Danielle in front of Matterhorn Bobsleds
Foxglove found outside Matterhorn Bobsleds


We then visited Adventureland, where near Pioneer Mercantile stands the Ficus religiosa, also known as the Buddha tree. This sacred fig holds religious significance in Hinduism, Buddhism, Sikhism, and Jainism. It is particularly revered by Hindu and Jain ascetics who meditate beneath it, and it is famously believed to be the tree under which Gautama Buddha attained enlightenment.

Ficus religiosa, also known as the Buddha tree, in Disneyland

We then had an incredible moment: I rode the jungle cruise as the only guest on board. Here, I learned that the Jungle Cruise has seven different types of bamboo, some original trees from when Disneyland was an orange grove, and they have plants that are a hippo’s favorite snack. We talked about the sustainability of the jungle river and how it’s connected to the four primary riverways in the park. What are those, you ask? Jungle Cruise, Storybook, Rivers of America, and Sleeping Beauty Castle moat.

An empty Jungle Cruise boat in Disneyland
Danielle riding solo on the Jungle Cruise
Jungle Cruise skipper and Emma
Emma and Danielle on the Jungle Cruise

On my recent tour of Disneyland, I learned so many exciting things. One of my favorite tidbits was about Herb Ryman’s map of Disneyland, which initially had the Jungle Cruise on the right side instead of the left. I discovered they changed it because a grove of eucalyptus trees resembled a jungle.

After the Jungle Cruise, we discovered the Dominguez Palm, named after Ron Dominguez, who grew up on the property that is now Disneyland. The palm tree stood in his front yard for over three generations, and the Evans brothers preserved it.

Dominguez Palm in Disneyland

I also learned that the Evans brothers rescued many trees from constructing the California 5 freeway, and one of these can be seen outside Pirates of the Caribbean.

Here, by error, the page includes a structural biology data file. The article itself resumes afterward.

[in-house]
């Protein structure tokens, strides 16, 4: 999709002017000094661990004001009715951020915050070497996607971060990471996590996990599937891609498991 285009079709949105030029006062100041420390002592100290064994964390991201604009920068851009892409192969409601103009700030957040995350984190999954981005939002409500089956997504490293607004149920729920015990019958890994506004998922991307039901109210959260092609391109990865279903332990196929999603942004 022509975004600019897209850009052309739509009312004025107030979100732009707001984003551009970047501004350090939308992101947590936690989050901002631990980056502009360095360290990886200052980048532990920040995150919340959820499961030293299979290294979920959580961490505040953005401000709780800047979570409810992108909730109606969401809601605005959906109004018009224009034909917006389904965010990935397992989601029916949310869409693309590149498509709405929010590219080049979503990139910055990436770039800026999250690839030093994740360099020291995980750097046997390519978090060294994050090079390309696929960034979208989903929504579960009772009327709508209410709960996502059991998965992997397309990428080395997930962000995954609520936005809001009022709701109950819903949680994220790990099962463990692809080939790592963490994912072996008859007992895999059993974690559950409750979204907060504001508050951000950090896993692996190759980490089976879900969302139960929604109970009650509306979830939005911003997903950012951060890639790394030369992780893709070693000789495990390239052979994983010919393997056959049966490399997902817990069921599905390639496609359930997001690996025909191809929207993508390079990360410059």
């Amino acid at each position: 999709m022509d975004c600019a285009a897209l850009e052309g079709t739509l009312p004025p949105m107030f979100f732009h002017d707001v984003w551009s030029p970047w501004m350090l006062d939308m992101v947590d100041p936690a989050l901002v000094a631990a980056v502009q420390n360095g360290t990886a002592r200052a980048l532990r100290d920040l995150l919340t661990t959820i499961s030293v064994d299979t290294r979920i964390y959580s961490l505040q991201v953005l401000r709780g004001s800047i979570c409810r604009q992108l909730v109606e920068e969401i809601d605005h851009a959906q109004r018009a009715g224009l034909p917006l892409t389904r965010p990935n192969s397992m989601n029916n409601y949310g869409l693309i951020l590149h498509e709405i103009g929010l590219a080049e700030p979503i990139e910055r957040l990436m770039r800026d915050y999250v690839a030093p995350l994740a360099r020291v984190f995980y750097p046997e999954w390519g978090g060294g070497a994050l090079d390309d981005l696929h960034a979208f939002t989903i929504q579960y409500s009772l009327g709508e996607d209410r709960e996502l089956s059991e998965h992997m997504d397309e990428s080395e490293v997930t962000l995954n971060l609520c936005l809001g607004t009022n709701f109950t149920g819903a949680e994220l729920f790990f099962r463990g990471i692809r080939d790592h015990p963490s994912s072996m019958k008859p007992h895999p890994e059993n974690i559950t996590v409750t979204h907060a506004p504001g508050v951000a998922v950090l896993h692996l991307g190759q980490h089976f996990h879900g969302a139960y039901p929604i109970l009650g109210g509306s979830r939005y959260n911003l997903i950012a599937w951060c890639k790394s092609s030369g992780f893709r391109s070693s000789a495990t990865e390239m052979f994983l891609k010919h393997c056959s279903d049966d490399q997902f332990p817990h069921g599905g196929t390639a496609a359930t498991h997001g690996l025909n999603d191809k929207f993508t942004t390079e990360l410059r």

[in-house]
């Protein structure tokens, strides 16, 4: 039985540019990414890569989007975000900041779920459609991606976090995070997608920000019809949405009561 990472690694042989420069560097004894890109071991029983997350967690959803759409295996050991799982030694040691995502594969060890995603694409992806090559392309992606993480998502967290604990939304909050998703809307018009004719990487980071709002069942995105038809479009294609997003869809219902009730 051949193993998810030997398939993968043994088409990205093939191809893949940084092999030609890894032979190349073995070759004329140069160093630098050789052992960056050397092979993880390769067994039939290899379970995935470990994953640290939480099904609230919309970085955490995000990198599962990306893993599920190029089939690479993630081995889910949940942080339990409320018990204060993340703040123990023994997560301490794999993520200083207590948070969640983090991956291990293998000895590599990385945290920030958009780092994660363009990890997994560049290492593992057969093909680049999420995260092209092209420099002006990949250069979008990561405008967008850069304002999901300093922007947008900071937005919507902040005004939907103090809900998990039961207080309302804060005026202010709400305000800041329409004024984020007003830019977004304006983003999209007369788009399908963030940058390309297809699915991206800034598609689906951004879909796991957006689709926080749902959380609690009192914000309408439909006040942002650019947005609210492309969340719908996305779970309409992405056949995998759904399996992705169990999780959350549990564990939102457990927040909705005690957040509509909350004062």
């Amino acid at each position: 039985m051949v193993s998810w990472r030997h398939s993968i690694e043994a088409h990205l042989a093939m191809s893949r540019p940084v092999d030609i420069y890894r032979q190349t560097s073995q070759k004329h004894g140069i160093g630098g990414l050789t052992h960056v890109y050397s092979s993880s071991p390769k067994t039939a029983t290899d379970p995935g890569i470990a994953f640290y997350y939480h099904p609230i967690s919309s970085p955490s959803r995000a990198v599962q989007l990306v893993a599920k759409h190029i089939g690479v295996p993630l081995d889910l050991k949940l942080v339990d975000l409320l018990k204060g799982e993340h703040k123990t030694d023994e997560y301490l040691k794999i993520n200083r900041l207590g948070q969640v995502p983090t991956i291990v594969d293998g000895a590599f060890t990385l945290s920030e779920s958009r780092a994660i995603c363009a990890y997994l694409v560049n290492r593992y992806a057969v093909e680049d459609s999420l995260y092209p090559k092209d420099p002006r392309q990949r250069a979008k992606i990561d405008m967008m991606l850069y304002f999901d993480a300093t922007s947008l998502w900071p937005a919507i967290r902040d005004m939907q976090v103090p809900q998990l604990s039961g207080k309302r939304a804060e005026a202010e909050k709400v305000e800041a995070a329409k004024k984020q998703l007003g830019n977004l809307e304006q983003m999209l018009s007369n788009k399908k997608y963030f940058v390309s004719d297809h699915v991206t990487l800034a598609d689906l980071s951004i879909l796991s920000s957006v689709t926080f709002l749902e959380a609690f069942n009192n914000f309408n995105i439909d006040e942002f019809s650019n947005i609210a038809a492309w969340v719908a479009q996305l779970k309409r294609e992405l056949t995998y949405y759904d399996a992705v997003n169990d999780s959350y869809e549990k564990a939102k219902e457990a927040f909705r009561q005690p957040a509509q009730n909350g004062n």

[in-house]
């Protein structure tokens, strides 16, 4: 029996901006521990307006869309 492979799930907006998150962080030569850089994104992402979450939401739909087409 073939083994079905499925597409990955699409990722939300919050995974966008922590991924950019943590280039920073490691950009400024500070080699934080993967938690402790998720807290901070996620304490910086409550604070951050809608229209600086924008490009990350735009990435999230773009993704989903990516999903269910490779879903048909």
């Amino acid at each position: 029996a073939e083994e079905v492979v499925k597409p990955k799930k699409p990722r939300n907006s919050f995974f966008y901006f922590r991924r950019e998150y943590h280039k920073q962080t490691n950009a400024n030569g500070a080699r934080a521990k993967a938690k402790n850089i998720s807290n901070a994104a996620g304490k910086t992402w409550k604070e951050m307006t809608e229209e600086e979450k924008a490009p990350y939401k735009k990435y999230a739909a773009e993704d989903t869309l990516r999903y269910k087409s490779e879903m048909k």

A tree rescued from the California 5 freeway now lives next to Pirates of the Caribbean in Disneyland


Moving on to Frontierland, I was fascinated to learn about a rare Dawn Redwood Tree from China located next to the Golden Horseshoe. This tree, thought to be extinct, was rediscovered in 1944, and a sample of it can be found outside the Golden Horseshoe today.

Dawn Redwood Tree from China located next to the Golden Horseshoe in Disneyland
Dawn Redwood Tree from China located next to the Golden Horseshoe in Disneyland

Galaxy’s Edge

In Batuu (Star Wars Galaxy’s Edge), I learned that all the plants use little water, and the foam in the Fuzzy Tauntaun drink at Oga’s Cantina is made from the Seshan button flower.


Next, in Fantasyland, I discovered that the landscaping is designed in the European parterre style, with flowers in different colors reflecting the animation palette used by Eyvind Earl.

Disneyland's Fantasyland landscaping designed in the European parterre style
Disneyland's Storybook Land displayed in the European parterre style
Disneyland's Fantasyland landscaping designed in the European parterre style

At “it’s a small world,” I learned that the attraction boasts 17 out of the 21 topiaries in the park, which take 3 to 10 years to grow and have wire mesh inside to maintain their shape.

it's a small world topiaries in Disneyland
it's a small world topiaries in Disneyland
it's a small world topiaries in Disneyland


Finally, I saw the Dreaming Tree in Toontown, a tribute to Walt Disney’s Dreaming Tree in Marceline, Missouri. This unique tree has saplings planted around the park, including one planted by the Native American family washing in the Rivers of America.

Dreaming Tree in Disneyland's Toontown

After the tour, I received seeds to plant and took a photo with my fantastic guide. I highly recommend this tour for anyone interested in the storytelling through landscaping and horticulture at Disneyland. It sheds light on how plants have been used to bring Walt Disney’s vision to life, turning a bunch of orange groves into what we know as the Happiest Place on Earth.

Emma and Danielle on the Cultivating the Magic Tour
Cultivating the Magic postcard embedded with wildflower seeds

Cultivating the Magic Tour Details

  • 2 hours
  • Price $110.00

You can make reservations on the Disneyland website.

Danielle Ernest is a dynamic digital strategist and innovative content creator, boasting 14 years of enriching experience that spans various facets of the digital landscape. Her career embarked on a magical note at Disneyland, where she excelled as a Cast Member, setting the foundation for her exceptional journey in digital storytelling.